Unless something goes unexpectedly wrong in 2014, the level of real per capita GDP in the United States will match and exceed its 2007 level. That is not good news. To see why, consider that, during the two business cycles that preceded the 2007 downturn, the US economy’s real per capita GDP grew at a 2% average annual pace; indeed, for a century or so, the US economy’s real per capita GDP grew at that rate. So US output is now seven years – 14% – below the level that was reasonably expected back in 2007. And there is nothing on the horizon that would return the US economy to – or even near – its growth path before the 2008 financial crisis erupted. The only consolation – and it is a bleak consolation indeed – is that Europe and Japan are doing considerably worse relative to the 2007 benchmark.
The US economy’s annual per capita underperformance in 2014 will thus amount to $9,000. That means $9,000 per person per year in consumer durables not purchased, vacations not taken, investments not made, and so forth. By the end of 2014, the cumulative per capita waste from the crisis and its aftermath will total roughly $60,000. If we project that forward – with nothing visible to restore the US to its pre-2008 growth path – at the annual real discount rate of 6% that we apply to equity earnings, the future costs are $150,000 per capita. If we use the 1.6% annual real discount rate at which the US Treasury can borrow via 30-year inflation-protected Treasuries, the future per capita costs are $550,000. And if we combine the costs of idle workers and capital during the downturn and the harm done to the US economy’s future growth path, the losses reach 3.5-10 years of total output.
That is a higher share of America’s productive capabilities than the Great Depression subtracted – and the US economy is 16 times larger than it was in 1928 (5.5 times larger in per capita terms). So, unless something – and it will need to be something major – returns the US to its pre-2008 growth trajectory, future economic historians will not regard the Great Depression as the worst business-cycle disaster of the industrial age. It is we who are living in their worst case. One would think that such a macroeconomic disaster – one that robs the average American family of four of $36,000 per year in useful goods and services, and that threatens to keep Americans poorer than they might have been for decades, if not longer – would focus policymakers’ minds. One would think that America’s leaders would be clambering to formulate policies aimed at returning the economy to its pre-2008 growth path: putting people back to work, cleaning up underwater mortgages, restoring financial markets’ risk-bearing capacity, and boosting investment. But no. Part of the reason is that, at the top, there is no crisis. According to the best estimates, the income share of America’s top 10% probably crossed 50% in 2012 for the first time ever, and the 22% income share that went to the top 1% was exceeded only in 2007, 2006, and 1928. The incomes of America’s top 10% are two-thirds higher than those of their counterparts 20 years ago, while the incomes of the top 1% have more than doubled.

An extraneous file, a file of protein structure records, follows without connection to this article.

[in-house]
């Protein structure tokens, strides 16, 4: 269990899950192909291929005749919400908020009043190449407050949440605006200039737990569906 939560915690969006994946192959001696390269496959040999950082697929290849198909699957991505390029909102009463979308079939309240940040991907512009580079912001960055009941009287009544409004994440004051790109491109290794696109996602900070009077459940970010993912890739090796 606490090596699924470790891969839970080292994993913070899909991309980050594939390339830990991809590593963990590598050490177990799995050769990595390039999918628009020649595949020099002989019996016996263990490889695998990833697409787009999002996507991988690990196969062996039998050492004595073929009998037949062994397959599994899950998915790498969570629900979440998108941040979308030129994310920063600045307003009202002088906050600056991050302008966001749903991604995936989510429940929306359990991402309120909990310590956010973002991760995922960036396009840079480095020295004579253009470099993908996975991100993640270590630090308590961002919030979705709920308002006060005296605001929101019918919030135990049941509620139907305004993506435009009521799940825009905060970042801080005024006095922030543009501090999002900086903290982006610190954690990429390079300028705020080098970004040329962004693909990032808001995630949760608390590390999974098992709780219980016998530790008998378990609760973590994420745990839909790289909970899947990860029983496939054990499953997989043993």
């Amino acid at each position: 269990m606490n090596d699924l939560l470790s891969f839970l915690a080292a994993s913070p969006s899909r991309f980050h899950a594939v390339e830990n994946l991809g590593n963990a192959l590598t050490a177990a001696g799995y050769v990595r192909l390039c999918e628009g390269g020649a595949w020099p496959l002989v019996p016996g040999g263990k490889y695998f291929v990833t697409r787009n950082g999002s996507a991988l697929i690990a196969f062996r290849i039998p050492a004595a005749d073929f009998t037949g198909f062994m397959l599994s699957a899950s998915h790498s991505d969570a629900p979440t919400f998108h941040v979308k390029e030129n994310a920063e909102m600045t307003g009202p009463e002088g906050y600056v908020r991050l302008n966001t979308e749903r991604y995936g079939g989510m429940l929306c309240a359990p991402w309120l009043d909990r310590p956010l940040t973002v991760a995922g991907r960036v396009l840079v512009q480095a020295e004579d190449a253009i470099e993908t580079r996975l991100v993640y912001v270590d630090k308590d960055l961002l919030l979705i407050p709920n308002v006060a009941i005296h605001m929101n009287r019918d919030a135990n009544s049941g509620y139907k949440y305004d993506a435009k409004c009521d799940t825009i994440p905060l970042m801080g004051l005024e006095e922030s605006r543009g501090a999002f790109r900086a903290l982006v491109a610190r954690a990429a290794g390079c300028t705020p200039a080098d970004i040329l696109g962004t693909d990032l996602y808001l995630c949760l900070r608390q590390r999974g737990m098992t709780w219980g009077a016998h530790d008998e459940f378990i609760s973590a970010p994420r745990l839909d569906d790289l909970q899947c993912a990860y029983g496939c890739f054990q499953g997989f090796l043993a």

Those who fall into the top strata thus regard themselves as doing well in the current US economy. And indeed they are. Only those who spend more time talking to competent macroeconomists than is healthy know that they could be doing even better if the economy were rebalanced at full employment. So the absence of distress among America’s top 10% and its top 1% – and hence political pressure for measures to return the economy to its pre-2008 growth path – is understandable. But, for everyone else – roughly 90% of the US population – there has been no jump in income share relative to ten or 20 years ago to offset what now looks to be a permanent lost decade. On the contrary, the bottom 90% has continued to lose ground.
When income inequality began to rise in the 1980’s and 1990’s, those of us who cut our teeth on the long march of North Atlantic history expected to see a political reaction. Democratic politics, we thought, would check the rising power of a largely parasitic economic over-class, especially if its influence caused governments to fail to live up to their commitments to provide full employment with increasing – and increasingly shared – prosperity. After all, in early-nineteenth-century Britain, growing inequality caused by the Industrial Revolution gave rise to movements for government regulation in the interests of the middle and working classes, and for a rebalancing of real incomes away from rich landlords. Similarly, the Great Depression produced enormous political pressure for reform and change (often for destructive and dangerous change, to be sure, but pressure nonetheless). Why can’t America launch similar movements today? To the extent that this has become a valid question, most Americans should be as worried today about the quality of their democracy as they are about the inequality of their incomes.